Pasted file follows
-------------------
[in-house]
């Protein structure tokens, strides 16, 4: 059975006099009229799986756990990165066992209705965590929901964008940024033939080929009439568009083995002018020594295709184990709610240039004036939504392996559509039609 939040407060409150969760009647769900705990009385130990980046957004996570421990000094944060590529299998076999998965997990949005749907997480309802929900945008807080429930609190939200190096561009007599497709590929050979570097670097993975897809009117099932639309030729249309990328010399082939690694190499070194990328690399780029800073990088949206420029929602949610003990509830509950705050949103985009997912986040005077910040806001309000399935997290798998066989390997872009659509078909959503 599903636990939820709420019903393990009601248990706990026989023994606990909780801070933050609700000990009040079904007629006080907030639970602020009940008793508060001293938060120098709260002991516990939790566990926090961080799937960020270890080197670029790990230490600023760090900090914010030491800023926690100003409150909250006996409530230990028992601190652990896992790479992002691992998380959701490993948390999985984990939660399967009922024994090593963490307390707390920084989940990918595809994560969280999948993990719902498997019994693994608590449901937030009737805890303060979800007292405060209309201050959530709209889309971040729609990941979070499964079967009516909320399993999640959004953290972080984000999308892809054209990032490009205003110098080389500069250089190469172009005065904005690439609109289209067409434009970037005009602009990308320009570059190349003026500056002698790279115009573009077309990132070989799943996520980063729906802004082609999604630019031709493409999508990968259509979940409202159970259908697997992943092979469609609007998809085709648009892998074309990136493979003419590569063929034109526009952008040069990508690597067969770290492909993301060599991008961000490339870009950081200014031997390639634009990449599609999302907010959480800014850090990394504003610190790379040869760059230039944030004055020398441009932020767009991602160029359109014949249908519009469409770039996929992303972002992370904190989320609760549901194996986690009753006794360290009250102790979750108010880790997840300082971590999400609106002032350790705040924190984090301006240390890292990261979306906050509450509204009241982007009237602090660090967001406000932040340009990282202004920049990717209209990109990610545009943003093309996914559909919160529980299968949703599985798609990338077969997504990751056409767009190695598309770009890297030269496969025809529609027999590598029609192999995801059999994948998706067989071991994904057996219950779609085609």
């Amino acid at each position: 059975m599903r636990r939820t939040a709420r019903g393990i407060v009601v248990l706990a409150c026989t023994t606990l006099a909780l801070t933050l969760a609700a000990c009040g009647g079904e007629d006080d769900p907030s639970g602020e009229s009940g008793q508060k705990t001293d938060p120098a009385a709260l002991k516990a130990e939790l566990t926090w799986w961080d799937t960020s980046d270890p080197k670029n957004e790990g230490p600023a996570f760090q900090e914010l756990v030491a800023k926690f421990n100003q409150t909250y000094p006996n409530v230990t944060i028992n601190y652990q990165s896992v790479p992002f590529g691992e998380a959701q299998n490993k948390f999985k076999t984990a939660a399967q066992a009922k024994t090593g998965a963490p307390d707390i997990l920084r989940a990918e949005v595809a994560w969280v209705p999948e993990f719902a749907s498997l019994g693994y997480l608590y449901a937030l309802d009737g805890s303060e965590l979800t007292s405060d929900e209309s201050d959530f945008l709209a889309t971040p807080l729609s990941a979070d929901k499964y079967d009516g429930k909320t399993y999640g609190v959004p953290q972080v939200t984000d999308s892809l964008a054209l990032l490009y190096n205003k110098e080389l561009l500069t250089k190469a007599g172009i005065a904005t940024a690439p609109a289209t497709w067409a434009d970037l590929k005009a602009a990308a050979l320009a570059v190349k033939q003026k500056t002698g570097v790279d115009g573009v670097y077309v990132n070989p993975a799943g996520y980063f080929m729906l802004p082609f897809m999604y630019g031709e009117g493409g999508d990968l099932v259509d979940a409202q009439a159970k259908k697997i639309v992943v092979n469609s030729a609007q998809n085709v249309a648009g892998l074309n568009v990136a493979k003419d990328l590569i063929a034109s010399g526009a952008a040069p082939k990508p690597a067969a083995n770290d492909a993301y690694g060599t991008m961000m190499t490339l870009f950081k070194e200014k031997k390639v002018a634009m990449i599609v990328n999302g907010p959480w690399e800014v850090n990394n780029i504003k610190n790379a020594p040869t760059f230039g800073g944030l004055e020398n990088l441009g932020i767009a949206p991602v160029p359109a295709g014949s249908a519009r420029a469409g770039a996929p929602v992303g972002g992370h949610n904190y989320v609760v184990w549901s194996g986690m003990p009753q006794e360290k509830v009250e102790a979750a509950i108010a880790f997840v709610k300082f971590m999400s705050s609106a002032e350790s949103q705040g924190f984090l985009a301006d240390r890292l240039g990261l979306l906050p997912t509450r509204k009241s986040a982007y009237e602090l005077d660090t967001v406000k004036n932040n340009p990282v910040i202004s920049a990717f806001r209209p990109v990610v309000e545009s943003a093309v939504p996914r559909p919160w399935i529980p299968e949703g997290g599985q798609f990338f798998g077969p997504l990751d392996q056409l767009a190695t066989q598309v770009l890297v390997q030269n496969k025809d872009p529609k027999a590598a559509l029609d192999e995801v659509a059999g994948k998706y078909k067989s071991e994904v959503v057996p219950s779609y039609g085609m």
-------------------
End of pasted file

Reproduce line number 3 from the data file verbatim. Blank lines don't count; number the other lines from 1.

């Amino acid at each position: 059975m599903r636990r939820t939040a709420r019903g393990i407060v009601v248990l706990a409150c026989t023994t606990l006099a909780l801070t933050l969760a609700a000990c009040g009647g079904e007629d006080d769900p907030s639970g602020e009229s009940g008793q508060k705990t001293d938060p120098a009385a709260l002991k516990a130990e939790l566990t926090w799986w961080d799937t960020s980046d270890p080197k670029n957004e790990g230490p600023a996570f760090q900090e914010l756990v030491a800023k926690f421990n100003q409150t909250y000094p006996n409530v230990t944060i028992n601190y652990q990165s896992v790479p992002f590529g691992e998380a959701q299998n490993k948390f999985k076999t984990a939660a399967q066992a009922k024994t090593g998965a963490p307390d707390i997990l920084r989940a990918e949005v595809a994560w969280v209705p999948e993990f719902a749907s498997l019994g693994y997480l608590y449901a937030l309802d009737g805890s303060e965590l979800t007292s405060d929900e209309s201050d959530f945008l709209a889309t971040p807080l729609s990941a979070d929901k499964y079967d009516g429930k909320t399993y999640g609190v959004p953290q972080v939200t984000d999308s892809l964008a054209l990032l490009y190096n205003k110098e080389l561009l500069t250089k190469a007599g172009i005065a904005t940024a690439p609109a289209t497709w067409a434009d970037l590929k005009a602009a990308a050979l320009a570059v190349k033939q003026k500056t002698g570097v790279d115009g573009v670097y077309v990132n070989p993975a799943g996520y980063f080929m729906l802004p082609f897809m999604y630019g031709e009117g493409g999508d990968l099932v259509d979940a409202q009439a159970k259908k697997i639309v992943v092979n469609s030729a609007q998809n085709v249309a648009g892998l074309n568009v990136a493979k003419d990328l590569i063929a034109s010399g526009a952008a040069p082939k990508p690597a067969a083995n770290d492909a993301y690694g060599t991008m961000m190499t490339l870009f950081k070194e200014k031997k390639v002018a634009m990449i599609v990328n999302g907010p959480w690399e800014v850090n990394n780029i504003k610190n790379a020594p040869t760059f230039g800073g944030l004055e020398n990088l441009g932020i767009a949206p991602v160029p359109a295709g014949s249908a519009r420029a469409g770039a996929p929602v992303g972002g992370h949610n904190y989320v609760v184990w549901s194996g986690m003990p009753q006794e360290k509830v009250e102790a979750a509950i108010a880790f997840v709610k300082f971590m999400s705050s609106a002032e350790s949103q705040g924190f984090l985009a301006d240390r890292l240039g990261l979306l906050p997912t509450r509204k009241s986040a982007y009237e602090l005077d660090t967001v406000k004036n932040n340009p990282v910040i202004s920049a990717f806001r209209p990109v990610v309000e545009s943003a093309v939504p996914r559909p919160w399935i529980p299968e949703g997290g599985q798609f990338f798998g077969p997504l990751d392996q056409l767009a190695t066989q598309v770009l890297v390997q030269n496969k025809d872009p529609k027999a590598a559509l029609d192999e995801v659509a059999g994948k998706y078909k067989s071991e994904v959503v057996p219950s779609y039609g085609m």